Wednesday, April 9, 2014

Trains and Lovers

Trains and Lovers is a story of four strangers on a train who share their tales of love, and it is brilliant. Of course it could not be anything less than brilliant, as it was written by Alexander McCall Smith.

The train is traveling from Edinburgh to London. American Andrew has been to a conference and will return to his family in New York the next day. Australian Kay has been visiting Scotland, the birthplace of her father many years before. Sottish Andrew is moving to London for a job, and English Hugh is traveling home from a business trip. It is an average day on a train, but the stories they share with one another are extraordinary.

So simple, yet so powerful. 

Thursday, April 3, 2014

The Buddha in the Attic

I have just read a book that affected me deeply, because I knew people who experienced this story. I knew people, and yet I never really understood what they went through. Until now.

The Buddha in the Attic by Julie Otsuka is about the Japanese in California from about 1920 to the beginning of WWII. She tells the collective story of a group of "picture brides", who are hoping for a better life in the United States with husbands they only know through photos and letters. Upon arrival in San Francisco, they are mostly disappointed by the much older and poorer husbands than the ones they were expecting, but return to Japan is not an option. They speak no English and don't understand American customs, clinging to their own. They are forced to labor on the fringes of society picking our crops, cleaning our houses and doing our laundry, surrounded by suspicion and mistrust. They labor in childbirth, over and over, and continue to work in the fields. They don't give up, and expect their children to work just as hard. Through sheer determination they come to own their farms and businesses, and their children attend Stanford and Cal. Then the Japanese bomb Pearl Harbor, and these American Citizens lose everything.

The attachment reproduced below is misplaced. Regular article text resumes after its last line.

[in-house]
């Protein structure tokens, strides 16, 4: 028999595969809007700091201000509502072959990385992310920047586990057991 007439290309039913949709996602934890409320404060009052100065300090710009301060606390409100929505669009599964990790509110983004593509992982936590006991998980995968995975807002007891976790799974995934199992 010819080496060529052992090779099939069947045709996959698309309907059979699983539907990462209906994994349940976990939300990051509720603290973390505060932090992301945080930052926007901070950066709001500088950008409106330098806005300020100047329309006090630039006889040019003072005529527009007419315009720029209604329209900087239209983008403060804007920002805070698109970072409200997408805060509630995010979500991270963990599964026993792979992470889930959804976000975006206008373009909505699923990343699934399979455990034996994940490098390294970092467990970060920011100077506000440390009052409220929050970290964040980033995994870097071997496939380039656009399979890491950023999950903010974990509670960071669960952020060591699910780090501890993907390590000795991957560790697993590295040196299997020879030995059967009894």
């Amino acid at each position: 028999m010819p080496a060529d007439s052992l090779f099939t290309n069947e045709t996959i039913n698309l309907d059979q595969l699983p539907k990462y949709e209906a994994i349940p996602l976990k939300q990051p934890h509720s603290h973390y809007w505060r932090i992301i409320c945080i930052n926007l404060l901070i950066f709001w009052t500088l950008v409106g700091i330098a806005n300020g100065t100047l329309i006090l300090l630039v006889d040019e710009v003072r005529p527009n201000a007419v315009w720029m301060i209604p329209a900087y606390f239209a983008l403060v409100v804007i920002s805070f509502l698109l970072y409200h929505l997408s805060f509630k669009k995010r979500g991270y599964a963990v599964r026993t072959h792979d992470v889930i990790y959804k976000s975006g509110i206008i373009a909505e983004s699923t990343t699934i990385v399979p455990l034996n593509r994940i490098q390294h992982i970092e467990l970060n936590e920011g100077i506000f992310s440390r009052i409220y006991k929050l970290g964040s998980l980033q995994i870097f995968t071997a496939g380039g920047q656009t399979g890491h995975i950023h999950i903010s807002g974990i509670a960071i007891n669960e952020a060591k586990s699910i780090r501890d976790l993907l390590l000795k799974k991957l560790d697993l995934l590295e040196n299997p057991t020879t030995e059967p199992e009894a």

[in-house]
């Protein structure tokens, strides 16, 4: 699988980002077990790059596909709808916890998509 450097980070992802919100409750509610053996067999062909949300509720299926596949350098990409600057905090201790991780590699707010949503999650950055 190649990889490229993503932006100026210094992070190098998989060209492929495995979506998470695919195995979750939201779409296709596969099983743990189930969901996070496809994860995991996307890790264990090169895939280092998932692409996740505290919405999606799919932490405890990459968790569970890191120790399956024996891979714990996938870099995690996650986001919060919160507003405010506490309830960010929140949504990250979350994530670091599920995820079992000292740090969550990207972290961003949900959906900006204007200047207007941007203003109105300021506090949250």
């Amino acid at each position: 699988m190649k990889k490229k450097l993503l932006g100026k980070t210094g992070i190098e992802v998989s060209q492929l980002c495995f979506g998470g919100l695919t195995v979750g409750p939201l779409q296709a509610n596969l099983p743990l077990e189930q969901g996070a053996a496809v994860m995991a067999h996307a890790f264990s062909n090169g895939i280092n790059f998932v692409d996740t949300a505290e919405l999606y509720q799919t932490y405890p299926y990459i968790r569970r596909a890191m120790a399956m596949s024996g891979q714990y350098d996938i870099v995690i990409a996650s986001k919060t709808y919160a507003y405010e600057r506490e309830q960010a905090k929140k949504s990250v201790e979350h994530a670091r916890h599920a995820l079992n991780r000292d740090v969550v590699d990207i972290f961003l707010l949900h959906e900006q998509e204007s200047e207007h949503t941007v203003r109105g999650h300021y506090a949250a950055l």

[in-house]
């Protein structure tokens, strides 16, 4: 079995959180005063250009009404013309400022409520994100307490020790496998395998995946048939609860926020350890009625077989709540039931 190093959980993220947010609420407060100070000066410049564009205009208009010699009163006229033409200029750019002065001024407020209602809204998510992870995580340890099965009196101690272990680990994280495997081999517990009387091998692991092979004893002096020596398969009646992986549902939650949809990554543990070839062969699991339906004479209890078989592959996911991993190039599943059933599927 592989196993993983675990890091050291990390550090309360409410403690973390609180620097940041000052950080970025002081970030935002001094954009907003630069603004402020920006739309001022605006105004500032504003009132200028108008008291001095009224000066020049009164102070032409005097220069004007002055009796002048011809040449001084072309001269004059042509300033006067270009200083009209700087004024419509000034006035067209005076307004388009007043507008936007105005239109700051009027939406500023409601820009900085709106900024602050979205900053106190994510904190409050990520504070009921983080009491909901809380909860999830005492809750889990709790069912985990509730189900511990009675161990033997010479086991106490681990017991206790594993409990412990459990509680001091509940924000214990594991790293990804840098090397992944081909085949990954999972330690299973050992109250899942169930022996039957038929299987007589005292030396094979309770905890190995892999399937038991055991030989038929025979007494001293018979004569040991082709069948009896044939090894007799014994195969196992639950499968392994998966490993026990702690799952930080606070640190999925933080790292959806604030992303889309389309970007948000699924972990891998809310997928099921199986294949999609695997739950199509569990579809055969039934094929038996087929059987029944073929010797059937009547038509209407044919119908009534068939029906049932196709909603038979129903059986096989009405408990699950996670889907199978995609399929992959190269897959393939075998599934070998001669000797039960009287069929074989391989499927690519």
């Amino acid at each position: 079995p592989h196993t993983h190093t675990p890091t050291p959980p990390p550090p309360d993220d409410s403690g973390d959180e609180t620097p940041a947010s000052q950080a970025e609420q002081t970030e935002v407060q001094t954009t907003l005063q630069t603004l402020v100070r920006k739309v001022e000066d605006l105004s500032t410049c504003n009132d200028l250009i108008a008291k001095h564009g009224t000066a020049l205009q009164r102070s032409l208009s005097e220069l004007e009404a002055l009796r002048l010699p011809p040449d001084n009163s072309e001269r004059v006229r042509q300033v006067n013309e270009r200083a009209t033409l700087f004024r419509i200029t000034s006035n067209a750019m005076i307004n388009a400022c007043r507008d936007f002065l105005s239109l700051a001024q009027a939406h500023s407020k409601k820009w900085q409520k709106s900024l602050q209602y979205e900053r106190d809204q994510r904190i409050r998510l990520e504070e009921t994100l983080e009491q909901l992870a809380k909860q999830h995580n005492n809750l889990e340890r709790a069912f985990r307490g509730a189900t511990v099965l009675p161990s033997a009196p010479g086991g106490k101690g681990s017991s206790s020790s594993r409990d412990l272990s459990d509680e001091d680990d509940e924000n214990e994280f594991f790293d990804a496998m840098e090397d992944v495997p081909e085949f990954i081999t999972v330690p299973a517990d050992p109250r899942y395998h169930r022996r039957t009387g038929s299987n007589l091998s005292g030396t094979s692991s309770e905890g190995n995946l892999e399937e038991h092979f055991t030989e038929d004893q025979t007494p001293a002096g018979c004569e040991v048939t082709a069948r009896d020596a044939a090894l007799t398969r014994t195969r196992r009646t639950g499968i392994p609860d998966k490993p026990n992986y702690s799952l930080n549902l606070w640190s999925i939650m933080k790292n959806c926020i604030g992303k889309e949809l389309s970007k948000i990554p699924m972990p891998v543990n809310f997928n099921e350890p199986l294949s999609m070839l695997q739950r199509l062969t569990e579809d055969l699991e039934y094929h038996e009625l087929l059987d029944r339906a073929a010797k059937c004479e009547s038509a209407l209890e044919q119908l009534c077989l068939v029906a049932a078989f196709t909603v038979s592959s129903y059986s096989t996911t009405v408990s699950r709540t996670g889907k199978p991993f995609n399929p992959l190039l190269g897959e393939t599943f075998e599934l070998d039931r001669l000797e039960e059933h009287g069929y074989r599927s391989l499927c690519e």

The Buddha in the Attic is exquisitely written and powerfully told. It is bittersweet, poignant and heartbreaking. It is also the story of most of us who live in America, because most of us were immigrants at one time or another. It makes you think. As the saying goes: Those who do not learn from history are destined to repeat it.


The Mysterious Benedict Society

I have a high opinion of children's/young adult literature. Of course I haven't read everything that's out there, and I know some of it is rubbish, but mostly it is terrific and sometimes brilliant. In fact, I think the children's book section should be re-titled as "Books for Interesting and Imaginative People of All Ages". So, if you're an interesting and imaginative person, I've got a great series for you!

The Mysterious Benedict Society trilogy by Trenton Lee Stewart has very mysterious beginnings. A strange ad appears in the Stonetown paper seeking "gifted children looking for special opportunities". Dozens of children arrive at the specified time and place to take a test, but only Reynie, Kate, Sticky and Constance pass. Each have very different gifts, but they are the qualities that the great and good Mr. Benedict believes can save the world from the evil Ledroptha Curtain. (Don't you just love that name?!) The children embark on a dangerous and frightening adventure to Nomansan Island, and only if they work as a team can they succeed. (You might be detecting a theme by now.) Yes, as in most of life, teamwork is the key.

The adventure continues in The Mysterious Benedict Society and the Perilous Journey and concludes with The Mysterious Benedict Society and the Prisoner's Dilemma. (I love it when all loose ends are tied up.) I also adored the charming illustrations by Carson Ellis, who I think imagined the quirky characters perfectly. I hope you agree!